Jemez Mountain Trail

Jemez Mountain Trail

Jemez Mountain Trail: Your road to some of the most diverse mountain landscapes in all of New Mexico.

Jemez Mountain Trail, New Mexico

On one of my recent photography sojourns along the Jemez Mountain Trail, I stopped into the Walatowa Visitors Center on the Jemez Pueblo. I overheard a guide at the Visitors Center offering a guest some suggestions for interesting local attractions to visit. “I’m from Kansas,” the guest replied, “it’s all interesting to me.” Well, I’m not from Kansas but I couldn’t agree more. All of the features of the Jemez Mountain Trail interests me too!

Red Rock, Jemez, New Mexico

The Jemez Mountains are 55 miles north of Albuquerque and 35 miles west-northwest of Santa Fe. The scenic drive along the Jemez Mountain Trail is a great way to connect between these two cities. There are no large population centers in the heart of the Jemez Mountain range, most of which is either National Forest land, part of the Valles Caldera National Preserve, or part of Bandelier National Monument or Kasha-Katuwe Tent Rocks National Monument. Much of the land that does not belong to the federal government belongs to Native American tribes, and most tribal lands are not open to the public.

Your Day Trip on the Jemez Mountain Trail

As you travel along the Jemez Mountain Trail, you will see charming small towns, a thriving Native American Pueblo, natural hot springs, stunning red rock vistas, verdant valleys with herds of elk, and thickly forested mountain trails.

Jemez Red Rock, New Mexico

On a scenic mountain road loop that covers roughly 132 miles, you can see a staggering range of landscape diversity and meaningful historic remnants.

Jemez Red Rock, New Mexico
Jemez Red Rock. Jemez Pueblo, Walatowa Visitors Center

The Jemez Mountain trail is an intersection of roads that includes Highway 550 and Highway 4. It starts at the Coronado Monument in Bernallilo and encompasses the Jemez State Monument, Valles Caldera Preserve and finishes at Bandelier National Monument. It is filled with many opportunities for hiking, fishing, camping, cross-country skiing, or visiting a natural hot spring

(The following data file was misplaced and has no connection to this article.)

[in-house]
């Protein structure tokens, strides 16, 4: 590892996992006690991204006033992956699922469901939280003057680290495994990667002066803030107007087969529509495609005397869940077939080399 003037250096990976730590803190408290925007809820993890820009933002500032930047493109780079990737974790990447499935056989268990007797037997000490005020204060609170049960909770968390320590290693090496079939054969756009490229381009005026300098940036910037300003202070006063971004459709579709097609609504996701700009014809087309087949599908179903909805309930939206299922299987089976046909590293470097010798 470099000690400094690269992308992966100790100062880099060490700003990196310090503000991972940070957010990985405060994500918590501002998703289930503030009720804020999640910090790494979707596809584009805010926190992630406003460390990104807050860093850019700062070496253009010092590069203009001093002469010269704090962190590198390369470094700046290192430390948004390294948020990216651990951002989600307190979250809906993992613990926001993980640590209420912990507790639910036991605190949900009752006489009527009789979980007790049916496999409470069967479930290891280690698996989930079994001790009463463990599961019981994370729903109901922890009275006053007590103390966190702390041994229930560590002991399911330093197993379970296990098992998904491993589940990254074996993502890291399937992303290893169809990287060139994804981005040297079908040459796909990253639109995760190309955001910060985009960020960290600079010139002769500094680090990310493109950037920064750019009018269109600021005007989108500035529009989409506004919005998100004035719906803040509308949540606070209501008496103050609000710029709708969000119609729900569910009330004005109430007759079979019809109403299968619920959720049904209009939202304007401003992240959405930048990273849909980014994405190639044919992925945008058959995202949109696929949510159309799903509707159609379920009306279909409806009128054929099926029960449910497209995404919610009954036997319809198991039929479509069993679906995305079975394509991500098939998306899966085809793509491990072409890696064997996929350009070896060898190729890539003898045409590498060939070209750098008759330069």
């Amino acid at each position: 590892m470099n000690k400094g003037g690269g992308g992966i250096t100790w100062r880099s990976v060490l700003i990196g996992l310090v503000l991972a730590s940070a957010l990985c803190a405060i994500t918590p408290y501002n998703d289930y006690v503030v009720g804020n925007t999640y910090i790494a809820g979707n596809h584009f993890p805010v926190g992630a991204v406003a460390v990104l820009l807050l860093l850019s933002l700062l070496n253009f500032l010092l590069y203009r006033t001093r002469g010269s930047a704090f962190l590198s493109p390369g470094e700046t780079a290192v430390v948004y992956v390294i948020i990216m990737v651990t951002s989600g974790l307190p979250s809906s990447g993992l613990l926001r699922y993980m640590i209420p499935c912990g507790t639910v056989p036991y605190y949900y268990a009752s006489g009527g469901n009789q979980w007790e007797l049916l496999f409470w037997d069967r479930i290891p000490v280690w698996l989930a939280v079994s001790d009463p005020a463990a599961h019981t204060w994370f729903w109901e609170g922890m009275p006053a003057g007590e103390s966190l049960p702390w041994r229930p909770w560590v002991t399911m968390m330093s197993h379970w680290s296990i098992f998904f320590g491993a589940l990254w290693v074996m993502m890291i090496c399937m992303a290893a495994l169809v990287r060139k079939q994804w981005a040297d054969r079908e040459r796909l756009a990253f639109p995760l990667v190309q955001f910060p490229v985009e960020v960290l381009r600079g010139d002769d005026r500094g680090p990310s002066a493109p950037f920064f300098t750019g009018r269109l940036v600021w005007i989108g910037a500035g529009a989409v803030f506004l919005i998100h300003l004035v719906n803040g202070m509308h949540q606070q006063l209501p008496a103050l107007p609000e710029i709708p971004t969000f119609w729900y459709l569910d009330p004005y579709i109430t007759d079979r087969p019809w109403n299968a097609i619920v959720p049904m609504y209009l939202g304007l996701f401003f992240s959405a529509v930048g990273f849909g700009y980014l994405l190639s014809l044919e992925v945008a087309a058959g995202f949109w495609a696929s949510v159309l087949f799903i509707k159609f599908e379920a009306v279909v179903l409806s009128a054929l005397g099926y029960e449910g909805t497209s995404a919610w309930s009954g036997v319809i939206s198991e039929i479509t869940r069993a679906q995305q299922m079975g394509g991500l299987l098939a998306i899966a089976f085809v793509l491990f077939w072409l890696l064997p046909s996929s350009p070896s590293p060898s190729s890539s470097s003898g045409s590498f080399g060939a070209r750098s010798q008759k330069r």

Jemez, New Mexico
The Red Clay of Jemez, New Mexico

The red clay of Jemez is the secret to the deep red color of colorful pottery made by Native Americans in the Jemez Pueblo.

Jemez Pottery
Clay Pottery, Jemez Pueblo
Behind Soda Dam, Jemez
An idyllic scene just beyond Soda Dam, a natural hot springs in Jemez

Sample as much or as little of what the Jemez offers as you like. If you have a couple of hours, stop at the Walatowa Visitors Center on the Jemez Pueblo to sample the red rock vistas. While there, be sure to sample an Indian Fry Bread Taco, a local Native American specialty.

Chama Honey Stand, Jemez Pueblo, Jemez, New Mexico
Chama Honey Stand, Jemez Pueblo, Jemez, New Mexico

Drive about 15 minutes down the road into Jemez Springs. You can stop for lunch, check out the local saloon or indulge in a rejuvenating hot spring and spa.

Jemez Mountain Trail
Jemez Mountain Trail, Near the Valles Caldera

You can then follow the Jemez Mountain Trail straight into Santa Fe through the verdant Valles Caldera or trace your steps back to Albuquerque. Whatever you decide, the diverse scenery of this quietly beautiful drive nevers disappoints.

Jemez, New Mexico Red Rock in Winter
Jemez, New Mexico Red Rock in Winter

Jemez, New Mexico

Behind Soda Dam in Jemez, New Mexico, During the Winter
Behind Soda Dam in Jemez, New Mexico, Winter

All photos by .

Click Here To Visit the Official Jemez Mountain Trail Website

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